A photographic postcard showing a girl dressed as a British soldier photographed at a photographer's studio in Bermondsey, London  Source: The Army Children Archive

A photographic postcard showing a girl dressed as a British soldier photographed at a photographer’s studio in Bermondsey, London
Source: The Army Children Archive

Toys specifically designed to mimic the warfare of adults carried with them a range of concerns, but the writers of Games and Toys, the trade paper of the British Toy Industry felt no such ambivalence when they addressed, as they regularly did, the issue of encouraging boys to imitate war in the playroom; such toys they asserted in no way ‘constituted militarism’ but were an ‘honourable tradition’.[1] For them, the attraction was innate, and indicative of a long, playful history of miniature warriors and their established place in the nursery. It has been estimated that the annual output of toy soldiers was over ten million by 1914 and for Games and Toys, such games were a reassuring manifestation of latent masculinity in – as the December 1918 issue put it, those ‘little boys’ who might one day grow up to serve as the ‘bigger boys’ had in France: ‘The little painted warrior appeals to his inborn martial instinct, just as the doll appeals to the maternal side of the young girl’s nature’.[2] Boys and martial toys was an historic and culturally acceptable combination, but the association between girls and war was less easily accommodated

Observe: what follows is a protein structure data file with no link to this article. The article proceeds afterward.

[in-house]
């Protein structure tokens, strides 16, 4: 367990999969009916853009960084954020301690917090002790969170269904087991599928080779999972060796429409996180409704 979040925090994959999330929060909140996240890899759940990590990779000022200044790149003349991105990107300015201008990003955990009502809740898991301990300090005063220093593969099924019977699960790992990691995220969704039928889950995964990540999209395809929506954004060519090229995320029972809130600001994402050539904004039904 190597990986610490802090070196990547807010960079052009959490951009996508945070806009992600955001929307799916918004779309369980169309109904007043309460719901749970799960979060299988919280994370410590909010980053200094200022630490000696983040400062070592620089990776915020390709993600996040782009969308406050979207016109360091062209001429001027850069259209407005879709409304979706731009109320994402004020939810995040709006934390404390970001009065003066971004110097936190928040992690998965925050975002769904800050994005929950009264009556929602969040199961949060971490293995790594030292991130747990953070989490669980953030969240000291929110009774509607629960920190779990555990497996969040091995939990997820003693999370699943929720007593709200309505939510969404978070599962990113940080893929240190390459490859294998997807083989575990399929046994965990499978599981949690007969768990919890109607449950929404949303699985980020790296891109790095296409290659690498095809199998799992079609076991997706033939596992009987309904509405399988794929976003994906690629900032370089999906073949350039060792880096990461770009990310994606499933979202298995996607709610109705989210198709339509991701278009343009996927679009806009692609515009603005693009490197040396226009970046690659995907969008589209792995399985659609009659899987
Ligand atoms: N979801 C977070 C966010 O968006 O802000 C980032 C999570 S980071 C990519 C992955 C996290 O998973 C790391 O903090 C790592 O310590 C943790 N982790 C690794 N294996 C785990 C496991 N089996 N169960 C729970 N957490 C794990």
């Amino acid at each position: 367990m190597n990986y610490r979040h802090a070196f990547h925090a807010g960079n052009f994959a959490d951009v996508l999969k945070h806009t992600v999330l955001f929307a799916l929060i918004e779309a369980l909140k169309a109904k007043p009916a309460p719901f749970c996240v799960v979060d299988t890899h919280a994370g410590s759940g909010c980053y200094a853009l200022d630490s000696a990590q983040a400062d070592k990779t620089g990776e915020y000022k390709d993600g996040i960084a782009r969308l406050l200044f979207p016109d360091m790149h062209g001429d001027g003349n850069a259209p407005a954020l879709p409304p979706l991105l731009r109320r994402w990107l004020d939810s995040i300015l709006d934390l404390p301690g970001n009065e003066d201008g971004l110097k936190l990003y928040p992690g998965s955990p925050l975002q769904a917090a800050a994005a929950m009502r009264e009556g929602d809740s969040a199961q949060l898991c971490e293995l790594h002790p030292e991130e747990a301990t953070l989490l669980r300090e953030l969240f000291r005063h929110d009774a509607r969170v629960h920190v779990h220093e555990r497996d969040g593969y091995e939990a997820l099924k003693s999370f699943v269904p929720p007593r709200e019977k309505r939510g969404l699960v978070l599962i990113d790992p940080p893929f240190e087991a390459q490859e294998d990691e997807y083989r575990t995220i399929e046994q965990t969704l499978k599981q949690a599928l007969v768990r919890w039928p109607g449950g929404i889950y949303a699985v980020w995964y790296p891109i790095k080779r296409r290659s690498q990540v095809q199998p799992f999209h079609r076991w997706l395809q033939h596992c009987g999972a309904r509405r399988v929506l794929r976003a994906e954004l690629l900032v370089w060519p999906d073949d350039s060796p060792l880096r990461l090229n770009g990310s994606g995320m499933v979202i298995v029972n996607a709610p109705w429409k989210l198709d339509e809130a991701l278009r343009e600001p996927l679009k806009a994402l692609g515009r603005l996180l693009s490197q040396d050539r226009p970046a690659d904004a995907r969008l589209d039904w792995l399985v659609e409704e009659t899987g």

Researching the lives of children in the War